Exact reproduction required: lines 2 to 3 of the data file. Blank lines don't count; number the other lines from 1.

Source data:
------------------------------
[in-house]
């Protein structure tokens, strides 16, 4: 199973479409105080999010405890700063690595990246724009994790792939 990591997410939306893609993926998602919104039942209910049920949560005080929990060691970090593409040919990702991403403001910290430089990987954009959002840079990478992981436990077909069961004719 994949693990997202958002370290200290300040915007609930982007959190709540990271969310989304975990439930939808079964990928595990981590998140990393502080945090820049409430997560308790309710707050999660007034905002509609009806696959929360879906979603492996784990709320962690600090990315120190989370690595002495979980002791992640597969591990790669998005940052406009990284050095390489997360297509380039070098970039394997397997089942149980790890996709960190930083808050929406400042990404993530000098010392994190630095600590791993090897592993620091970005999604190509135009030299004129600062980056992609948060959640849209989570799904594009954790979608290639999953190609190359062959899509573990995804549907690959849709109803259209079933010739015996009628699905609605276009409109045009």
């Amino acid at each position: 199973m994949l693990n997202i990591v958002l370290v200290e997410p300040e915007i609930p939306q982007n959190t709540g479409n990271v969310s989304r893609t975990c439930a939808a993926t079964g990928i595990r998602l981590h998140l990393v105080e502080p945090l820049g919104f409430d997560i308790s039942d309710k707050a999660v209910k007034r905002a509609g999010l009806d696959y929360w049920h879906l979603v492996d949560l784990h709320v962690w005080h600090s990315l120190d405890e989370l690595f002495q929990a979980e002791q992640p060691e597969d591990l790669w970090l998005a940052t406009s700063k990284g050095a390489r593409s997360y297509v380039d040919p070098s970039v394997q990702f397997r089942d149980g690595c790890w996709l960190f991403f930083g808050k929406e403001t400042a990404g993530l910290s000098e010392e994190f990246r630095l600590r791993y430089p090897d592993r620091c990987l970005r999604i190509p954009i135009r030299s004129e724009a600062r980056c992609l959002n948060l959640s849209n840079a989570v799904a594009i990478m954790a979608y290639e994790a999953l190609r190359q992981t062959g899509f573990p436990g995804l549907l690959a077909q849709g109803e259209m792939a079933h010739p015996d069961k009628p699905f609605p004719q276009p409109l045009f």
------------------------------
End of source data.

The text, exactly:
């Protein structure tokens, strides 16, 4: 199973479409105080999010405890700063690595990246724009994790792939 990591997410939306893609993926998602919104039942209910049920949560005080929990060691970090593409040919990702991403403001910290430089990987954009959002840079990478992981436990077909069961004719 994949693990997202958002370290200290300040915007609930982007959190709540990271969310989304975990439930939808079964990928595990981590998140990393502080945090820049409430997560308790309710707050999660007034905002509609009806696959929360879906979603492996784990709320962690600090990315120190989370690595002495979980002791992640597969591990790669998005940052406009990284050095390489997360297509380039070098970039394997397997089942149980790890996709960190930083808050929406400042990404993530000098010392994190630095600590791993090897592993620091970005999604190509135009030299004129600062980056992609948060959640849209989570799904594009954790979608290639999953190609190359062959899509573990995804549907690959849709109803259209079933010739015996009628699905609605276009409109045009």
């Amino acid at each position: 199973m994949l693990n997202i990591v958002l370290v200290e997410p300040e915007i609930p939306q982007n959190t709540g479409n990271v969310s989304r893609t975990c439930a939808a993926t079964g990928i595990r998602l981590h998140l990393v105080e502080p945090l820049g919104f409430d997560i308790s039942d309710k707050a999660v209910k007034r905002a509609g999010l009806d696959y929360w049920h879906l979603v492996d949560l784990h709320v962690w005080h600090s990315l120190d405890e989370l690595f002495q929990a979980e002791q992640p060691e597969d591990l790669w970090l998005a940052t406009s700063k990284g050095a390489r593409s997360y297509v380039d040919p070098s970039v394997q990702f397997r089942d149980g690595c790890w996709l960190f991403f930083g808050k929406e403001t400042a990404g993530l910290s000098e010392e994190f990246r630095l600590r791993y430089p090897d592993r620091c990987l970005r999604i190509p954009i135009r030299s004129e724009a600062r980056c992609l959002n948060l959640s849209n840079a989570v799904a594009i990478m954790a979608y290639e994790a999953l190609r190359q992981t062959g899509f573990p436990g995804l549907l690959a077909q849709g109803e259209m792939a079933h010739p015996d069961k009628p699905f609605p004719q276009p409109l045009f």